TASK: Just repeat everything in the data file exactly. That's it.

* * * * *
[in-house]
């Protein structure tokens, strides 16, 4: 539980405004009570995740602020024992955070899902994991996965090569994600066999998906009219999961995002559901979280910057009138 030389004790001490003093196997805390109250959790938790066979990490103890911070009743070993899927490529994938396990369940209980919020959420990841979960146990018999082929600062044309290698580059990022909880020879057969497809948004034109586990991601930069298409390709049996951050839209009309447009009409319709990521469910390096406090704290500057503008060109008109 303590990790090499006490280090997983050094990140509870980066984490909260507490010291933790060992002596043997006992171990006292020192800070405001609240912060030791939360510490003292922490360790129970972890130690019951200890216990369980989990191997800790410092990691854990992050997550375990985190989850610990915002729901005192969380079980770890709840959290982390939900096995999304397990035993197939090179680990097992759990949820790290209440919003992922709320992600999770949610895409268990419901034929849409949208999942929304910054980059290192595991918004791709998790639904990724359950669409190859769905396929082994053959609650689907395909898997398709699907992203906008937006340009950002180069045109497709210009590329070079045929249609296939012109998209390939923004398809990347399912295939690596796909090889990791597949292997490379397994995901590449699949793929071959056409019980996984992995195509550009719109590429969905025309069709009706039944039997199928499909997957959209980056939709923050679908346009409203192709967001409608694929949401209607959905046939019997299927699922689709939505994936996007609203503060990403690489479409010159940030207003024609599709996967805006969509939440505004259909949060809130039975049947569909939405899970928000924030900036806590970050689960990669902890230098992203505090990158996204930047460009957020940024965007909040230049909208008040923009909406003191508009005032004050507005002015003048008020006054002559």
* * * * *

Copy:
[in-house]
């Protein structure tokens, strides 16, 4: 539980405004009570995740602020024992955070899902994991996965090569994600066999998906009219999961995002559901979280910057009138 030389004790001490003093196997805390109250959790938790066979990490103890911070009743070993899927490529994938396990369940209980919020959420990841979960146990018999082929600062044309290698580059990022909880020879057969497809948004034109586990991601930069298409390709049996951050839209009309447009009409319709990521469910390096406090704290500057503008060109008109 303590990790090499006490280090997983050094990140509870980066984490909260507490010291933790060992002596043997006992171990006292020192800070405001609240912060030791939360510490003292922490360790129970972890130690019951200890216990369980989990191997800790410092990691854990992050997550375990985190989850610990915002729901005192969380079980770890709840959290982390939900096995999304397990035993197939090179680990097992759990949820790290209440919003992922709320992600999770949610895409268990419901034929849409949208999942929304910054980059290192595991918004791709998790639904990724359950669409190859769905396929082994053959609650689907395909898997398709699907992203906008937006340009950002180069045109497709210009590329070079045929249609296939012109998209390939923004398809990347399912295939690596796909090889990791597949292997490379397994995901590449699949793929071959056409019980996984992995195509550009719109590429969905025309069709009706039944039997199928499909997957959209980056939709923050679908346009409203192709967001409608694929949401209607959905046939019997299927699922689709939505994936996007609203503060990403690489479409010159940030207003024609599709996967805006969509939440505004259909949060809130039975049947569909939405899970928000924030900036806590970050689960990669902890230098992203505090990158996204930047460009957020940024965007909040230049909208008040923009909406003191508009005032004050507005002015003048008020006054002559």